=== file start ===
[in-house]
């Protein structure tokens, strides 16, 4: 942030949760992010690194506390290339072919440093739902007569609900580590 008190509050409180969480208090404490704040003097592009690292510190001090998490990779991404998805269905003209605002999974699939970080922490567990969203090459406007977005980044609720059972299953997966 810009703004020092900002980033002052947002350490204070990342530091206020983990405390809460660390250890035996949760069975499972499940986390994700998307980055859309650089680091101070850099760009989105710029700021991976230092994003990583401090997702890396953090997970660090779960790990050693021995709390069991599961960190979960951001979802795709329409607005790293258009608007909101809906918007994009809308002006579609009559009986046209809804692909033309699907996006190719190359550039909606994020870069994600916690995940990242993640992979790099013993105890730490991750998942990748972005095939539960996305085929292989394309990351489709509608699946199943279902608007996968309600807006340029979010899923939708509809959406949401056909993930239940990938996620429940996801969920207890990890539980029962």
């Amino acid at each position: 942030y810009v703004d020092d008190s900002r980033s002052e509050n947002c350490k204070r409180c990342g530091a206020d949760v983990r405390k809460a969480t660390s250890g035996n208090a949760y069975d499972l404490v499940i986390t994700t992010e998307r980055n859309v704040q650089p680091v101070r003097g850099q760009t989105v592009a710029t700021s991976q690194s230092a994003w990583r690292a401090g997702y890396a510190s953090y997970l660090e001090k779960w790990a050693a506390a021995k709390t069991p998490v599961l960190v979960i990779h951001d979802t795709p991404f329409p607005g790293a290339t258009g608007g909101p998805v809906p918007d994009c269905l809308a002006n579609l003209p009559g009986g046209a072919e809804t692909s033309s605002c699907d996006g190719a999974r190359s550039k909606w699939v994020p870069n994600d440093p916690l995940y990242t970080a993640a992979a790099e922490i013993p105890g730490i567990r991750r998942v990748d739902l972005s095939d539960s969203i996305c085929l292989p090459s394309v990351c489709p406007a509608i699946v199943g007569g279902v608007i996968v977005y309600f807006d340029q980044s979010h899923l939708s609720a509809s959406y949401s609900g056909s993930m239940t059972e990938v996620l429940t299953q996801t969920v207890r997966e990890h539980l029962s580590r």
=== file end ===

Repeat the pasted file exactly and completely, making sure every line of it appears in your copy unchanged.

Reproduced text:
[in-house]
């Protein structure tokens, strides 16, 4: 942030949760992010690194506390290339072919440093739902007569609900580590 008190509050409180969480208090404490704040003097592009690292510190001090998490990779991404998805269905003209605002999974699939970080922490567990969203090459406007977005980044609720059972299953997966 810009703004020092900002980033002052947002350490204070990342530091206020983990405390809460660390250890035996949760069975499972499940986390994700998307980055859309650089680091101070850099760009989105710029700021991976230092994003990583401090997702890396953090997970660090779960790990050693021995709390069991599961960190979960951001979802795709329409607005790293258009608007909101809906918007994009809308002006579609009559009986046209809804692909033309699907996006190719190359550039909606994020870069994600916690995940990242993640992979790099013993105890730490991750998942990748972005095939539960996305085929292989394309990351489709509608699946199943279902608007996968309600807006340029979010899923939708509809959406949401056909993930239940990938996620429940996801969920207890990890539980029962």
């Amino acid at each position: 942030y810009v703004d020092d008190s900002r980033s002052e509050n947002c350490k204070r409180c990342g530091a206020d949760v983990r405390k809460a969480t660390s250890g035996n208090a949760y069975d499972l404490v499940i986390t994700t992010e998307r980055n859309v704040q650089p680091v101070r003097g850099q760009t989105v592009a710029t700021s991976q690194s230092a994003w990583r690292a401090g997702y890396a510190s953090y997970l660090e001090k779960w790990a050693a506390a021995k709390t069991p998490v599961l960190v979960i990779h951001d979802t795709p991404f329409p607005g790293a290339t258009g608007g909101p998805v809906p918007d994009c269905l809308a002006n579609l003209p009559g009986g046209a072919e809804t692909s033309s605002c699907d996006g190719a999974r190359s550039k909606w699939v994020p870069n994600d440093p916690l995940y990242t970080a993640a992979a790099e922490i013993p105890g730490i567990r991750r998942v990748d739902l972005s095939d539960s969203i996305c085929l292989p090459s394309v990351c489709p406007a509608i699946v199943g007569g279902v608007i996968v977005y309600f807006d340029q980044s979010h899923l939708s609720a509809s959406y949401s609900g056909s993930m239940t059972e990938v996620l429940t299953q996801t969920v207890r997966e990890h539980l029962s580590r």